#ShortStorySunday – Sleights of Words.

Book Review for “Good Bones” by Margaret Atwood.

Summary: In Good Bones, first published in 1992, Margaret Atwood has fashioned an enthralling collection of parable, monologue, mini-romance and mini-biography, speculative fiction, prose lyric, outrageous recipe and reconfigured fairy tale, demonstrating yet again the play of an unerring wit overseen by a panoramic intelligence. Good Bones is a cornucopia of good things — precise, witty, wise, and sometimes offbeat Atwood writing, with the funny and the sidelong view of the world which her readers recognize at once.”

Age: Adult; Genres: Speculative, Women, Fiction; Settings: Various eras (past, present, and future); Various locations; Other Categories: Short Story, Collection, Multiple Genres, Humor.

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Okay, to be totally honest with you, I’m not sure that one reading of this collection is enough to really get the full impact of these very short stories. Either that, or I’m a bit stupid, because I’m not sure I understood all of these tales. You see, on the back of the volume I have, it talks about a whole bunch of topics that these stories touch upon, and I’m not sure if I got all of them. Yes, I certainly did get a few, like the one that talks about ecological disasters, and another one where an ugly sister and wicked stepmother (a la Cinderella) try to make themselves more sympathetic. I also understood there was a reincarnated bat, but I’m not sure I understood that the bat was saying that Bram Stoker was wrong about Dracula.

The back also says that these are “wise and witty writings.” I can fully attest to the wise parts, but I’m thinking that the witty bit went over my head somewhat. In fact, I found many, if not most of these tales to be quite sad, almost hauntingly so, that they gave me pause. That’s why the other thing on the back of this book that called this “deliciously strong and bittersweet” rang true for me, along with calling it “pure distilled Atwood” which also made total sense to me, due to the brevity of these 27 stories that fill up only 147 pages. That also made this book a very fast read for me, and I’m willing to bet that faster readers than I could finish this in one or two settings at most.

This isn’t the first time I’ve read a collection of short stories by Atwood. Some time ago, I read her “Stone Mattress” which I truly loved. The big difference between that collection and this one, is that while those stories were thematically similar in their sinister aspects, these seem far more random. In addition, those tales were complete stories, but these feel more like snippets of ideas that are only slightly fleshed out into stream of consciousness pieces. I’d even go so far as to say that they could be described as prose poems, since the texts here are very lyrical and enigmatic depictions of emotions and feelings, rather than straight forward developments of any plot concept or particular character.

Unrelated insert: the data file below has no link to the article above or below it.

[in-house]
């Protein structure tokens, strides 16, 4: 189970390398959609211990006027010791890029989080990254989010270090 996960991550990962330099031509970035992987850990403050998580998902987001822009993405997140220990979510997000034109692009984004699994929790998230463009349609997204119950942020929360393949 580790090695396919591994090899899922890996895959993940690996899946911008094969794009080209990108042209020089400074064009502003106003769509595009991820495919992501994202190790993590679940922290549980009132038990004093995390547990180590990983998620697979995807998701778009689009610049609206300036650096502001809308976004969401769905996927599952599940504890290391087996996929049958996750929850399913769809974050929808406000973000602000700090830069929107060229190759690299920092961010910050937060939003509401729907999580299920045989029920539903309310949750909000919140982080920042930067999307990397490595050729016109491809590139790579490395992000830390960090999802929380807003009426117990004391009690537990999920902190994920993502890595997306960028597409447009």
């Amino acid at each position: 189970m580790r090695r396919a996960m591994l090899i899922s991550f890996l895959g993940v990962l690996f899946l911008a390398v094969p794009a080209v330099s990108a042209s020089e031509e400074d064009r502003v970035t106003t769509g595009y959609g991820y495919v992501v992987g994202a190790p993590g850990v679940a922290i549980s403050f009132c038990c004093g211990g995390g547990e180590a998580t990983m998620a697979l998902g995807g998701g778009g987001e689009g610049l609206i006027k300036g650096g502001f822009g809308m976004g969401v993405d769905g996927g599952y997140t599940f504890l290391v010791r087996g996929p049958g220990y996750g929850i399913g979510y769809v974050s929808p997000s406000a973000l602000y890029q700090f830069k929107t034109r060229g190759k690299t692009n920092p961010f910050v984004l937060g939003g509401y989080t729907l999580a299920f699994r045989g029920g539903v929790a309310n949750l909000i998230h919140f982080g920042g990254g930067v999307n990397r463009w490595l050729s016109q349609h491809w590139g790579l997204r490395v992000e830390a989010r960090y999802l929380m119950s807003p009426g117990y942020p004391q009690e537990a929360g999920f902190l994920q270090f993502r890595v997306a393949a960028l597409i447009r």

Obviously, what is most important is did I enjoy reading them. I can say that for the most part, I did like most of these. However, like I said before, I really think I need to re-read these in order to fully understand the gist of what Atwood was trying to say in some of these pieces. Since I almost never re-read books, I’m not sure when (or even if) I’ll do this, but I’m thinking I need to give these a few months or so to distill for me, before I got back to them. This makes it hard for me to properly rate this collection. I’m certain that most hard-boiled Atwood fans will adore this, and appreciate her unique style to the fullest. They will probably also have more insight into what she’s trying to say here than I did on my first reading, and find the humor where I didn’t. Because this left me pondering, but in a good way, I don’t think I can give it five stars – at least not yet. Therefore, I’ll give it four out of five stars and say that I did find this very interesting, and I really do want to read them all again.

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This book is available (via the following affiliate links) from Amazon, Blackwell’s, Foyles, The Book Depository UK and Book Depository US (both with free worldwide delivery), Waterstones, WHSmith, Wordery UK and Wordery US, Kobo US (eBooks and audiobooks), the website eBooks.com, Booksamillion.com, iTunes (iBooks and audiobooks), new or used from Alibris, used from Better World Books (promoting libraries and world literary), as well as from as well as from Bookshop.org and UK.Bookshop (to support independent bookshops, especially during the COVID-19 pandemic) or an IndieBound store near you.

This novel qualifies for the following reading challenges: NONE! Sorry

 

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